Twenty-five minutes after the bombing, winds reaching 150 miles-per-hour sucked everything into the heart of the storm. Because the air became superheated and rushed upward, the fire lost most of its oxygen, creating tornadoes of flame that can suck the air right out of human lungs.
Seventy percent of the Dresden dead either suffocated or died from poison gases that turned their bodies green and red. The intense heat melted some bodies into the pavement like bubblegum, or shrunk them into three-foot-long charred carcasses. Clean-up crews wore rubber boots to wade through the “human soup” found in nearby caves. In other cases, the superheated air propelled victims skyward only to come down in tiny pieces as far as 15 miles outside Dresden.
“The flames ate everything organic, everything that would burn,” wrote journalist Phillip Knightley. “People died by the thousands, cooked, incinerated, or suffocated. Then American planes came the next day to machine-gun survivors as they struggled to the banks of the Elbe.”
The Allied firebombing did more than shock and awe. The bombing campaign murdered more than 100,000 people -- mostly civilians -- but the exact number may never be known due to the high number of refugees in the area.
Within the Allied target zone was the Dresden Zoo, run by animal trainer Otto Sailer-Jackson under a standing Nazi order that if human life was endangered, all carnivores must be shot.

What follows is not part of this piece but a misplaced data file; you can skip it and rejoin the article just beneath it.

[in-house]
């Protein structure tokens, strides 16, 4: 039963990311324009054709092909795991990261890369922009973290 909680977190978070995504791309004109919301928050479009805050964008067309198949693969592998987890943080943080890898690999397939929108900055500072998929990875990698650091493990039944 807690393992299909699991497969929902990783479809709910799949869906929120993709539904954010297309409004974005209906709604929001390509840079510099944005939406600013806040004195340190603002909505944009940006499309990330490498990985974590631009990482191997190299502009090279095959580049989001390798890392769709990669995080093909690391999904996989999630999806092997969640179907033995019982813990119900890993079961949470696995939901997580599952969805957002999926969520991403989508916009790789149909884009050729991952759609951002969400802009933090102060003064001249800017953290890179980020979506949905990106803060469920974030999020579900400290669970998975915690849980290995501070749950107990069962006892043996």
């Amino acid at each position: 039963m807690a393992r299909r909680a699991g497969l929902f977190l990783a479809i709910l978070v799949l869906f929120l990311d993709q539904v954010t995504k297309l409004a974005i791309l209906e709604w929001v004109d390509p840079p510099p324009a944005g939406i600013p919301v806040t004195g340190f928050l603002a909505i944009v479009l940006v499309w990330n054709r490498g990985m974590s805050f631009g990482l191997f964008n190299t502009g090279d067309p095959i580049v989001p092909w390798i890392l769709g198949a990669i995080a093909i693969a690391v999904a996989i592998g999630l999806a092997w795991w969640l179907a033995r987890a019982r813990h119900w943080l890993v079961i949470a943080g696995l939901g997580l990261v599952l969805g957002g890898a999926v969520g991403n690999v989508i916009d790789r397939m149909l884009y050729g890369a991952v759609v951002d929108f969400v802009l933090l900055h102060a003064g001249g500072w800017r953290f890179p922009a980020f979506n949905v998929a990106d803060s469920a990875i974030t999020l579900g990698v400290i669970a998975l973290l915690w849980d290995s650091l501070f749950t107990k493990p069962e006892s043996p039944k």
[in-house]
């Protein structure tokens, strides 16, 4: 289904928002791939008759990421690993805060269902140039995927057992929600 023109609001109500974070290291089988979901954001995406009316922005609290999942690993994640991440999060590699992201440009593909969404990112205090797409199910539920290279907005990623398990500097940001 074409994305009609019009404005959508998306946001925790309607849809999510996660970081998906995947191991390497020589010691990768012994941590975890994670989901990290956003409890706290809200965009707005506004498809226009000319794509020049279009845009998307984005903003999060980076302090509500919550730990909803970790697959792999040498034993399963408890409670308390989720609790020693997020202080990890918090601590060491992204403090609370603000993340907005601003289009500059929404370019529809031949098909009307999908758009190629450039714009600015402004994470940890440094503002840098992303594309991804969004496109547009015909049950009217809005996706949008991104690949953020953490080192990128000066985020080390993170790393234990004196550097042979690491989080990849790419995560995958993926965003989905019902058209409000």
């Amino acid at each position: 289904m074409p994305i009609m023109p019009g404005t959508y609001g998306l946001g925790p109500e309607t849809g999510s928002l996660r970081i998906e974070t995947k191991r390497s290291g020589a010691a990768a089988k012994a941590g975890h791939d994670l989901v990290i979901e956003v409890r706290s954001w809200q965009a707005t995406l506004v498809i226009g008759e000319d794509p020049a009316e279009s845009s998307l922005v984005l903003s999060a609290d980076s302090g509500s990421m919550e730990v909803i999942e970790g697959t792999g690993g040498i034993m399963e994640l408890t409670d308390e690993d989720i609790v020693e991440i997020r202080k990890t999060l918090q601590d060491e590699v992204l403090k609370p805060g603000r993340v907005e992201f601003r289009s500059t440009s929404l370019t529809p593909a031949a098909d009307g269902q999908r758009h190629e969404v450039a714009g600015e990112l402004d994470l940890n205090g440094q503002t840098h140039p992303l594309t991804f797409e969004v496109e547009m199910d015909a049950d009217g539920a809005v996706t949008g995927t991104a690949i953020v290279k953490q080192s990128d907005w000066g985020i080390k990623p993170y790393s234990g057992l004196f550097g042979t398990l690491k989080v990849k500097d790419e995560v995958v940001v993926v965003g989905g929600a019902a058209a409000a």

As the bombing commenced, Sailer-Jackson recalled the scene:
“The elephants gave spine-chilling screams. Their house was still standing but an explosive bomb of terrific force had landed behind it, lifted the dome of the house, turned it round, and put it back on again… The baby cow elephant was lying in the narrow barrier-moat on her back, her legs up to the sky. She had suffered severe stomach injuries and could not move.”
Three hippopotamuses were drowned when iron debris pinned them to the bottom of their water basin. In the ape house, Sailer-Jackson found a gibbon that, when it reached out to the trainer, had no hands, only stumps. Nearly 40 rhesus monkeys escaped to the trees but were dead by the next day from drinking water polluted by the incendiary chemicals.
For those animals that made it to the next day, the assault was far from over. A U.S. aircraft pilot came in low, firing at anything he could see was still alive. “In this way,” Sailer-Jackson explained, “our last giraffe met her death. Many stags and others animals which we had managed to save became victims of this hero.”
“Properly kindled, Japanese cities will burn like autumn leaves”
On the night of March 9-10, 1945, General Curtis LeMay, head of the 21st U.S. Bomber Command, brought an all-American brand of hell into the Pacific theater as his bombardiers laid siege on Tokyo.
Tightly packed wooden buildings were assaulted by 1,665 tons of incendiaries. LeMay later recalled that a few explosives had been mixed in with the incendiaries to demoralize firefighters (96 fire engines burned to ashes, 88 firemen died).
One Japanese doctor recalled “countless bodies” floating in the Sumida River. These bodies were “as black as charcoal” and beyond identification. The total dead for one night was an estimated 85,000, with 40,000 injured and 1 million left homeless.